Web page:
Soldiers, prisoners and displaced people voted in special early polls in Iraq on Friday (October 8).
Two days before a general election in which many Iraqis say they won't vote.
Although the country is safer than it has been for years, endemic corruption and mismanagement have left many people without work, healthcare, education or electricity.
Turnout will show if there's much faith left in Iraq's still young democratic system.
Large, established parties, mostly drawn from the Shi'ite majority, are expected to stay in the driving seat, as they have since Saddam Hussein's Sunni-led government was ousted in 2003.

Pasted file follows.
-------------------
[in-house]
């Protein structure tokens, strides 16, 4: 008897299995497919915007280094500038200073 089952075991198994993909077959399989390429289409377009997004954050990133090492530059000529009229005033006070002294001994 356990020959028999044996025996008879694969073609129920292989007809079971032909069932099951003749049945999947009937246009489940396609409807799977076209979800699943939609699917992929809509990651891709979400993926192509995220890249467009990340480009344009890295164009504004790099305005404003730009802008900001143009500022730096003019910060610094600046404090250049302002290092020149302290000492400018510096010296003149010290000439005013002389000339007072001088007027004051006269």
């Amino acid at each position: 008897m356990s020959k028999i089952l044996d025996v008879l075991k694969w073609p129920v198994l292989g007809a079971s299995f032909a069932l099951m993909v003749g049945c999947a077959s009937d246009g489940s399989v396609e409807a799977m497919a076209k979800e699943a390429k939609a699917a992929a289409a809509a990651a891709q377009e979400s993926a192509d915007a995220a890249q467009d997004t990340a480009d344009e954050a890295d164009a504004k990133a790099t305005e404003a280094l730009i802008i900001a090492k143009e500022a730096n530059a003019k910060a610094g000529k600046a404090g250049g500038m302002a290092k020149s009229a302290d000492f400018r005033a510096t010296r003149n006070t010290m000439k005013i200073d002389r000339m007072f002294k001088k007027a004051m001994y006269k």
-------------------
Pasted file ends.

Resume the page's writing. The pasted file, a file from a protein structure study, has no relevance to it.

Friday's early ballot included voting among the more than one million people who are still displaced from the battle against Islamic State, vanquished in 2017.
Mass anti-government protests swept across Baghdad and the south two years ago. They toppled a government and forced the current leaders to hold this election six months early.
Dozens of activists who oppose the major parties have been threatened and killed since the 2019 protests, scaring many reformists into not participating in the vote.
Iraqi officials blame armed groups with links to Iran for the killings, which they deny.